An Artist Worms Into Some Nicely Dicey Sculptural Terrain
I was going to begin this by saying, "Here's a promising young artist who might otherwise pass under your radar." Then on March 21, that artist, Matt Johnson, threw me for a loop. A Times Sunday Styles section article titled "New Artist in Town" was all about Johnson and how "more than one collector asked to buy the entire show." As if that weren't enough, I was mentioned as someone who shook his hand at the opening. And we thought late-'90s hype was safely behind us.
This splashy and off-putting print debut aside, Johnson has a way of worming into some nicely dicey sculptural terrain. He makes idiosyncratic yet everyday-looking objects that stand out and simultaneously blend in. Formally, he works in a familiar if somewhat surrealistic mode between the material ingenuity of Tom Friedman and the pensive obsessiveness of his former teacher Charles Ray. Yet Johnson is very much his own artist.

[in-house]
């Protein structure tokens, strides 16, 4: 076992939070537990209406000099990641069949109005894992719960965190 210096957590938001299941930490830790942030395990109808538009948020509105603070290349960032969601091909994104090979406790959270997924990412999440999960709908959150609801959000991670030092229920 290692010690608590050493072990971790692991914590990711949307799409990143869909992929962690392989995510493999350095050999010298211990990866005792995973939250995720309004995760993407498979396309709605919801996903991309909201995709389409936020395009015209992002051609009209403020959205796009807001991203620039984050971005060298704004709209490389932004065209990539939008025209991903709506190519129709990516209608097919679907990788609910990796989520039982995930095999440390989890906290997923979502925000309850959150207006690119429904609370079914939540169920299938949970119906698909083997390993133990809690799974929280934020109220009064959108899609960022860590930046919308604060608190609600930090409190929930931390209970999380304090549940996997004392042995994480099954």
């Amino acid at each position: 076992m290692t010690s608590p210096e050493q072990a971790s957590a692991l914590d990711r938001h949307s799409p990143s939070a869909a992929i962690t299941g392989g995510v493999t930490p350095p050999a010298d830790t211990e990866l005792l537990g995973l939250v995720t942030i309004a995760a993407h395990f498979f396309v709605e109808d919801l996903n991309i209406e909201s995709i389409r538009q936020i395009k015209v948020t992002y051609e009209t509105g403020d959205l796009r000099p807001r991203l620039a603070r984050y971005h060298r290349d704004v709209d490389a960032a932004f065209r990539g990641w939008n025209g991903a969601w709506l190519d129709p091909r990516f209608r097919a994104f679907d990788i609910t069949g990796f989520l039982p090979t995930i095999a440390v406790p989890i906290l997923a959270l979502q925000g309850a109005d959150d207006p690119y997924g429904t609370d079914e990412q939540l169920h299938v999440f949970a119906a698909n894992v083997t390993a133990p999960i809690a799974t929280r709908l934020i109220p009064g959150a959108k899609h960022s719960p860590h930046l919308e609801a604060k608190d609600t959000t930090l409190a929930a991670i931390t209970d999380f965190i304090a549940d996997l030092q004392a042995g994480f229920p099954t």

In his debut at Taxter & Spengemann, a gallery not much bigger than a Buick, Johnson, 25, exhibits six works. Three are just OK, the others create small sculptural breaches that could lead somewhere. OK are a miniature Brancusi tower of plastic ice cubes resting in a glass, a punning crow fashioned out of crowbars, and a resin sand castle that has presence but left me cold. Excellent are a rock with veins painted to spell the word RAD; Bread Face, made of plastic and oil paint; and a shelf of coins Johnson cast so that the inscriptions and figures are concave, not convex. These pieces conflate ideas about authenticity, appearance, magic, and Carl Andre. Each creates a provocative phenomenological rift.
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